And his voice is probably the most recognisable thing about Stoneking. The accent isn’t quite his own (although he owes that proficiency to his American parentage), but when he speaks, it is in that same soft, slow drawl that caresses his music. With another musician, it could all come across as somewhat tacky and distasteful, but not with Stoneking. He is so deeply immersed in the world that his music conjures that it’s hard to imagine him any other way, somewhat like a Lord Buckley of the blues.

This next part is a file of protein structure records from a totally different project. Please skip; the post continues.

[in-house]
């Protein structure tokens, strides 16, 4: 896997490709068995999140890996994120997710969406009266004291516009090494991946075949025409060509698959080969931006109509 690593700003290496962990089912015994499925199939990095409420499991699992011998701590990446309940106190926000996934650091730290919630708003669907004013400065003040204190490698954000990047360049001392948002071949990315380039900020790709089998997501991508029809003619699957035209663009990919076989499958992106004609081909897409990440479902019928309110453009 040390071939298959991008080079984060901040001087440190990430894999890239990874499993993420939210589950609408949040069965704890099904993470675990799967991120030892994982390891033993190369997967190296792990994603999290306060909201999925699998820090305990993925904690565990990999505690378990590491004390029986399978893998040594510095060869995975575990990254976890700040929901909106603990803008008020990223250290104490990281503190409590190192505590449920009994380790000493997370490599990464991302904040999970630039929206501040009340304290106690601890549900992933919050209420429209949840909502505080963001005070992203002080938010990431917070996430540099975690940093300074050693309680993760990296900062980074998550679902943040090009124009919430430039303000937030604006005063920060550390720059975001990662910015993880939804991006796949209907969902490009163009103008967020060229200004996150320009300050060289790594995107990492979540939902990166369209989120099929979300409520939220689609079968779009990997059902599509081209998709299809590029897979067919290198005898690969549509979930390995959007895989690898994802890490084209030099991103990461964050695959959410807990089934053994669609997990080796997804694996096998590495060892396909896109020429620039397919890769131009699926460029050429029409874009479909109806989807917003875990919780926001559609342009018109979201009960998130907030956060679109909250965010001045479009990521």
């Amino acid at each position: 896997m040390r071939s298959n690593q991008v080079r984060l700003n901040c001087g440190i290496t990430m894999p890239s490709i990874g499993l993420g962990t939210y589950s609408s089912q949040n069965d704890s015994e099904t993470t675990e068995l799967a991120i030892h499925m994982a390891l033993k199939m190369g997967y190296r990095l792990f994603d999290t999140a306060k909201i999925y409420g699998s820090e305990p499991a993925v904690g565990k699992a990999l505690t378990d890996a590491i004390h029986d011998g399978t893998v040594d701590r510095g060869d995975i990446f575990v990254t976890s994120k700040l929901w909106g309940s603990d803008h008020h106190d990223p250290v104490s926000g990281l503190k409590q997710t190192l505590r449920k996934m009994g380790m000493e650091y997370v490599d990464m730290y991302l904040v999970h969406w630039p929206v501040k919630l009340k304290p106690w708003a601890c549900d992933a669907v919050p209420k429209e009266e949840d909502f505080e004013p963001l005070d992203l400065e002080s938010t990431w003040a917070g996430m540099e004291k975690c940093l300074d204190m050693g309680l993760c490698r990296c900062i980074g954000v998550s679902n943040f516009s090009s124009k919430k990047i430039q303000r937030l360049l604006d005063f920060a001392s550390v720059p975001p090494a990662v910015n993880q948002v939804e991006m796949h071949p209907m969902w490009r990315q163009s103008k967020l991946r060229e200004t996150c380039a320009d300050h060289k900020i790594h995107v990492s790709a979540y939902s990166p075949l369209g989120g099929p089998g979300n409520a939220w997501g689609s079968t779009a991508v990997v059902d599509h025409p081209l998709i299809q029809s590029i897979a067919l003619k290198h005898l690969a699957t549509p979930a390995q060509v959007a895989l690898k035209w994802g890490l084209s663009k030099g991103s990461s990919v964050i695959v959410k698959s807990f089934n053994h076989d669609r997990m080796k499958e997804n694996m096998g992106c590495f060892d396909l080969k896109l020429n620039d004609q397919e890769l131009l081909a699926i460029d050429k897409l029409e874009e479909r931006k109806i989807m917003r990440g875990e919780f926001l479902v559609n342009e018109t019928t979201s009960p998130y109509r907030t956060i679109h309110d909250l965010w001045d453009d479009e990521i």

That unique voice of his also has a habit of cropping up in strange places. Really, who else would be better to provide the voice of a gentlemanly vegetable fellow, as Stoneking did alongside Elijah Wood in the charming cartoon short, Tome of the Unknown, in 2013? He could most recently be heard on notorious blueshead Jack White’s album Boarding House Reach earlier this year. Such things are unexpected even for Stoneking himself: his blues skills were not needed here; his contribution is a somewhat opaque spoken-word poem, written by White. “It was all kind of mysterious. I had to wear black and be at this plain-looking building on a certain floor at a certain time. They’d taken all the light bulbs out and put all black lights in. He had this sheet of paper with these words written on it, and I just read it. I didn’t really understand the content of it, it’s just…me talking something I don’t fully understand, or even partially understand. But he was into it, so that was his thing. He sent me the record just before it came out and I was like ‘Oh my god…’ Millions of people are going to hear this and it’s going to be a track that everyone goes ‘what the hell is this? Hit the skip button!’ Who cares, though?”